[Seaside] requests and encodings (was Re: fix for issue 21)

Julian Fitzell jfitzell at gmail.com
Sat Jun 28 09:10:29 UTC 2008

Moving to seaside-dev...

On Sat, Jun 28, 2008 at 2:56 PM, Philippe Marschall
<philippe.marschall at gmail.com> wrote:
> 2008/6/27, Julian Fitzell <julian at fitzell.ca>:
>>  On Fri, Jun 27, 2008 at 1:07 PM, Philippe Marschall
>>  <philippe.marschall at gmail.com> wrote:
>>  > 2008/6/26, Julian Fitzell <julian at fitzell.ca>:
>>  >>  - I wonder whether we should add a "path" instVar to WARequest.
>>  >>  Currently the (unfortunately-named) "url" instvar doesn't provide any
>>  >>  way to tell the difference between a '/' and a '%2f' in the original
>>  >>  URL. I broke my fix up into two methods so that we could store the
>>  >>  result of #pathSegmentsFrom: in another instvar.
>>  >
>>  > Ideally IMHO "url" would hold a WAUrl that is the request URL parsed.
>>  > I don't know though if this is enough and what it all will break.
>>  > Right now "url" is also always utf-8 decoded which made me create
>>  > issue 79.
>> Well, I thought that too but it would kind of break things to change
>>  it from a string to a WAUrl. Also, after more thought, I realized that
>>  an HTTP request doesn't have a protocol, port, or (necessarily)
>>  server.
> Yes it does. The server is in the HOST header. The protocol is either
> http or https we can get this from the configuration. Same for the
> port.

Yeah, ok, I suppose you /could/ fake it with the information from the
configuration (there is no Host: header in HTTP/1.0 but that's likely
not a big problem these days). Is that misleading though since the
user might actually have connected differently (particularly for an
initial connection where seaside's configuration doesn't enter into
the equation? You could also presumably find the port and protocol of
the Kom connection from Kom itself somehow...

In either case, it seems to me that changing #url from a string to a
WAUrl would break existing code. Maybe it's desirable... not a
difficult fix to code that does break and it would probably break
pretty obviously.

>>  >>  - do you know if the header values in HTTPRequest also need to be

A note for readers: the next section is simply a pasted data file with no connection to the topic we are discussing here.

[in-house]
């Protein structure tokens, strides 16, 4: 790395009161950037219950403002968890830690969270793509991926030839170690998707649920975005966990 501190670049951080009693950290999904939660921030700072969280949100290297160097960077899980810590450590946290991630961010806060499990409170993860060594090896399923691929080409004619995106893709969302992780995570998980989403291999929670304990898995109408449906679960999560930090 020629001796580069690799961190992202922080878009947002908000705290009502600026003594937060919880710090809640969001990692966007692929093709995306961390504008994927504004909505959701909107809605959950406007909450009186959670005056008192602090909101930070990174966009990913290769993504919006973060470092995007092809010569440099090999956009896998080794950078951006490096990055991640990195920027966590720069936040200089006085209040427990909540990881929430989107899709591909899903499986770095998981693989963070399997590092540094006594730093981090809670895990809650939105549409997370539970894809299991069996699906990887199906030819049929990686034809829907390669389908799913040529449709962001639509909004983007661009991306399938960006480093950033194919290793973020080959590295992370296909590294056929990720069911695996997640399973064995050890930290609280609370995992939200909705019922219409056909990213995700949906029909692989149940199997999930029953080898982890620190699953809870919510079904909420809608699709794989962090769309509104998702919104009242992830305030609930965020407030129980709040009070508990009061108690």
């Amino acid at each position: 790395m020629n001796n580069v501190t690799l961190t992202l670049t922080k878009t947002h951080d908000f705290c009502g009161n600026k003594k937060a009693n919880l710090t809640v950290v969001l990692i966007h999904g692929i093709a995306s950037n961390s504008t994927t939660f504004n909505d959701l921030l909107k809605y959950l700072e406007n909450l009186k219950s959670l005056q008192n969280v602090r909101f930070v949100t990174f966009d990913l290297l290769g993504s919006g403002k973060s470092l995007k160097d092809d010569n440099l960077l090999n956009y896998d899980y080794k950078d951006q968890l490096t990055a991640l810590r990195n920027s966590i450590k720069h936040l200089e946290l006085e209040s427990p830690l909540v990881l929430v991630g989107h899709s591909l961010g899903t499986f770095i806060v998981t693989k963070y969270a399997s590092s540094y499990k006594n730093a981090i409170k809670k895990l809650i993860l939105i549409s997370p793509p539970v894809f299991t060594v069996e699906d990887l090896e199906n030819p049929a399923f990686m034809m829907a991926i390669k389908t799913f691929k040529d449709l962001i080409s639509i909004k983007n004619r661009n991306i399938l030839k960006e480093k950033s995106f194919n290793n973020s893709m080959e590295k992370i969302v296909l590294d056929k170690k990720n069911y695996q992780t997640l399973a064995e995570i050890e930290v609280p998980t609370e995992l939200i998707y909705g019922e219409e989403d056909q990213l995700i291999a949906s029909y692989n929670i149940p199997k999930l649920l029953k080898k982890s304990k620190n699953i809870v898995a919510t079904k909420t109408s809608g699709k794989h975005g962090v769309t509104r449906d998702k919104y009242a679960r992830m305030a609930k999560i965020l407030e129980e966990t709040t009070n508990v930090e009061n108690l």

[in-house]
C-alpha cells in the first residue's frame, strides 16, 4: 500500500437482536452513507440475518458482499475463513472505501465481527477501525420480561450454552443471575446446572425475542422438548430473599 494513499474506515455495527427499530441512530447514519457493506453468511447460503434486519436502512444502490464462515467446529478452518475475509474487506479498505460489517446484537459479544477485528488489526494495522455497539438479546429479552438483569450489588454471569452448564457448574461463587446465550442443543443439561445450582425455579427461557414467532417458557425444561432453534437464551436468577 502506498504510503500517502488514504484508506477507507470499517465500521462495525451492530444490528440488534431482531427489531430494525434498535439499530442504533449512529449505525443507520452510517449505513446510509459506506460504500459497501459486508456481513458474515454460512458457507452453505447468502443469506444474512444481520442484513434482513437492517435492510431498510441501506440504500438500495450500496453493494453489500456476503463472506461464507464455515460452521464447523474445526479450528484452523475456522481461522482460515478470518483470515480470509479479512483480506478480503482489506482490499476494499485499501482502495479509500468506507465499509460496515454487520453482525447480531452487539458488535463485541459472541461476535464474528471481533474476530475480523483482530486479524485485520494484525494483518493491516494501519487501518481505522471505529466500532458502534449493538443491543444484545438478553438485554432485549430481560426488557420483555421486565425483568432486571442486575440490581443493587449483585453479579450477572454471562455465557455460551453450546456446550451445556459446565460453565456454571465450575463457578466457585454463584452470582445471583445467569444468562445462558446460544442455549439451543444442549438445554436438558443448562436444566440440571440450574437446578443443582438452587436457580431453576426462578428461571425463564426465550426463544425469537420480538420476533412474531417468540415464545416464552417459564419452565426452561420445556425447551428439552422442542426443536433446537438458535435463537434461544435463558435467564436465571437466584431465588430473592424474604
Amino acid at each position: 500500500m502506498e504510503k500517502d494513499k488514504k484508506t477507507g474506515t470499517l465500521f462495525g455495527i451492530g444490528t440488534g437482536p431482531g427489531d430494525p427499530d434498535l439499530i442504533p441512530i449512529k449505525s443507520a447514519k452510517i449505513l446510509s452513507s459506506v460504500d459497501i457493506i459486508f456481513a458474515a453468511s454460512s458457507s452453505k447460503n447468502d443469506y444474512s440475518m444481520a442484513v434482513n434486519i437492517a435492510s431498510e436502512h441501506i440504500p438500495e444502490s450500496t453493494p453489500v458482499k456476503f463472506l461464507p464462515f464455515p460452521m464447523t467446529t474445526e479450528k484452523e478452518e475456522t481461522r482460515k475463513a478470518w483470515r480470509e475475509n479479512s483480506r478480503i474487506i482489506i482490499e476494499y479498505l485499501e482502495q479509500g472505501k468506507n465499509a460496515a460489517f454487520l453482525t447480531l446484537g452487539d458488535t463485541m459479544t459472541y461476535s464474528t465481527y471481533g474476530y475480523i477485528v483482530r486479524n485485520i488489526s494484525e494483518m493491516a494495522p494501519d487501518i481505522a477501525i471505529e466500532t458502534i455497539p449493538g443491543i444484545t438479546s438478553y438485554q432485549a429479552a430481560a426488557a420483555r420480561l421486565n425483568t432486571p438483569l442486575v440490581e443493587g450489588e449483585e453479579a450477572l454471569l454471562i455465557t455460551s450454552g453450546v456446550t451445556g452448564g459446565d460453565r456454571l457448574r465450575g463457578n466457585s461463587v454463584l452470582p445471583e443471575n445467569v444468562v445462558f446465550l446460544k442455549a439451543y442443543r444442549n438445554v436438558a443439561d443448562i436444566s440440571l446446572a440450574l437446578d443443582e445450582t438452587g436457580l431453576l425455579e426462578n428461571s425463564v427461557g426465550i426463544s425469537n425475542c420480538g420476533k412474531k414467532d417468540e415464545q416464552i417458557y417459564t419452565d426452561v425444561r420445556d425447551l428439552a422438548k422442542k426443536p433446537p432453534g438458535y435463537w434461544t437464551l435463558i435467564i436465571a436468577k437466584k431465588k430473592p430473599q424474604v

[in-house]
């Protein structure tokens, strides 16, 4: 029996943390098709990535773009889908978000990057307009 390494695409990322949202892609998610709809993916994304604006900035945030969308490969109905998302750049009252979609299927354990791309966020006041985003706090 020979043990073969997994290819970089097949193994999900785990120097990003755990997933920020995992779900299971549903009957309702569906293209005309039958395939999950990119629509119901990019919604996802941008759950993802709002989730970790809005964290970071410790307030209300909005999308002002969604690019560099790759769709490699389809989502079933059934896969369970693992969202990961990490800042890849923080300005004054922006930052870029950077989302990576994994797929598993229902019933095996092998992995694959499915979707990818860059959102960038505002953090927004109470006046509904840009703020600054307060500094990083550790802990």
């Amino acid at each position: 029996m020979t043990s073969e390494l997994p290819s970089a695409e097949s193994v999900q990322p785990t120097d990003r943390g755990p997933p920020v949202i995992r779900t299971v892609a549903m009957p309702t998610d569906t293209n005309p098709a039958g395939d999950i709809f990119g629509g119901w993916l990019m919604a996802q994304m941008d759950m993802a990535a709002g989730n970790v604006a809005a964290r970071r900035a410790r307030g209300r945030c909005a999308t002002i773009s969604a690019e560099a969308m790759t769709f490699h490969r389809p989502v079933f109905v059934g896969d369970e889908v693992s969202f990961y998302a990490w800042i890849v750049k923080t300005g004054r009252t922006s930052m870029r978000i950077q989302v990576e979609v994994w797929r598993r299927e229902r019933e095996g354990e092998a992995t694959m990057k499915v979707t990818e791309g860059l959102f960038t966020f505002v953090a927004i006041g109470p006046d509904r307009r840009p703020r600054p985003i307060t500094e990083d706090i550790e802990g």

>>  >>  decoded? They aren't currently and I don't know if they support UTF-8
>>  >>  values or not...
>>  >
>>  > If they are really UTF-8 that would be good. An example is cookie
>>  > values which are transmitted through headers. See also issue 63.
>>  > Before adding such a thing, please make sure it really works with IE
>>  > 6, Firefox 2, Safari 2 and Opera 9 with utf-8, ISO-8859-1 and utf-16.
>>  > Ideally also Big5 and  Shift JIS though I have to admit I never tested
>>  > with those. Unfortunately the HTTP spec/theory and browsers/reality
>>  > are different.
>> Are you suggesting auto-detecting the encoding of headers sent by the
>>  browser?
> No not at all. But in Seaside 2.9 we now know the encoding oft the web
> application. Even if there is a spec, you will simply have to try all
> browsers with at least iso-8859-1 and utf-8. Either there is a rule or
> we can't support it. It's as simple as that. A short googling suggests
> that headers are ASCII. We might or might not want to support a custom
> encoding for cookie values.
>> I don't think the browser specifies an encoding in the
>>  headers does it? I'm not sure I want to tackle this mess right now but
>>  I'll keep it in mind. :)
> It can, in the content-type header. Not that it often does.
>>  I'd have to think about this more but if we are supporting all those
>>  encodings, wouldn't it be nice to have a pair of encoders: one for
>>  what we want our Response encoding to be and one for the encoding we
>>  want to use internally (convert Request data *TO* and Response data
>>  *from*). So you could use a UTF-8 converter for "outside" and a Squeak
>>  encoding converter for "inside"; all incoming data would be converted
>>  to Squeak encoding and anything going out would be converted from
>>  Squeak encoding to UTF-8. If you had UTF-8 encoders for both then you
>>  wouldn't have to do any encoding going out but incoming might still
>>  have to be converted to UTF-8 if it was, for example, UTF-16.
> No, internally we ideally want only Squeak/Smalltalk encoding.
> Otherwise we can throw String away and just use ByteArray. The problem
> is that WideStrings are bugged and slow and for legacy reasons we have
> to support "null encoding". Everything else is insanity. Same goes for
> using utf-8 internally and utf-16 externally. Second for some external
> parts (like URLs) the external ecoding is given.

It doesn't appear quite that simple to me... if you have data in UTF
format in a database, you might well prefer to use UTF encoding
internally (or at very least be able to specify the encoding of that
data when giving it to the canvas). Does squeak encoding doesn't
support anything outside basic accented characters does it? Same goes
for incoming form data if you have to put it in a database... you
don't want to be putting it in in Squeak encoding.


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